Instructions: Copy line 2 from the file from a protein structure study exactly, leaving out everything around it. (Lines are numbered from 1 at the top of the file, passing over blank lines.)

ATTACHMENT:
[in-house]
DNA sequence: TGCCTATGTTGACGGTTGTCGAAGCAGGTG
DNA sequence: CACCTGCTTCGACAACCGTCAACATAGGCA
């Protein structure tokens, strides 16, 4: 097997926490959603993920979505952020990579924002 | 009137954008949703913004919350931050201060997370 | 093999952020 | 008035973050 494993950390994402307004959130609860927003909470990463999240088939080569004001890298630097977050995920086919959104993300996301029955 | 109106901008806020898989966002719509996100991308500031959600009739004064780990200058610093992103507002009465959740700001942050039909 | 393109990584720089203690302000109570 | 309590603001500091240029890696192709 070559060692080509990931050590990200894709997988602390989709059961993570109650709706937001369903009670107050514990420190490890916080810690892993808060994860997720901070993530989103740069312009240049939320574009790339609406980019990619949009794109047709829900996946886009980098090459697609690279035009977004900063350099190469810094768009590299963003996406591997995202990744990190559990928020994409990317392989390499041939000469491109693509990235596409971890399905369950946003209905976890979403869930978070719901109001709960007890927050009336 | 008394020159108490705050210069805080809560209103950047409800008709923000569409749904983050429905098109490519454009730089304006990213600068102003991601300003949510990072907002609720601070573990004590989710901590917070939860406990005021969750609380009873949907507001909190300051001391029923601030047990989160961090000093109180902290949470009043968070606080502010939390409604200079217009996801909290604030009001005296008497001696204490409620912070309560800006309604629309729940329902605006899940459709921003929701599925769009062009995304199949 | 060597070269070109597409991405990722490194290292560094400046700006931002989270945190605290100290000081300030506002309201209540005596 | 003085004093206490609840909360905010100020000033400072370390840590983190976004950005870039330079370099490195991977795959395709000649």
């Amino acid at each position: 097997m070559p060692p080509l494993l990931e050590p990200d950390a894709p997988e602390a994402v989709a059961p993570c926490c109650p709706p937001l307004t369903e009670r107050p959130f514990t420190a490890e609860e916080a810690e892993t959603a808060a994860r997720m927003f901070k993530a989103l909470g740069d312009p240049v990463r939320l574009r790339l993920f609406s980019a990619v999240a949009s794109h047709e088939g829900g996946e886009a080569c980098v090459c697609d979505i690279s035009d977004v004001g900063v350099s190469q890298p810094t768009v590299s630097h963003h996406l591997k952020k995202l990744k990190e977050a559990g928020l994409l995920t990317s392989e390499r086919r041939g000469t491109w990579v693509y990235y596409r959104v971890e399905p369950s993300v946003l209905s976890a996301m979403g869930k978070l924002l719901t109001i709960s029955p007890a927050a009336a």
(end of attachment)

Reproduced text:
DNA sequence: TGCCTATGTTGACGGTTGTCGAAGCAGGTG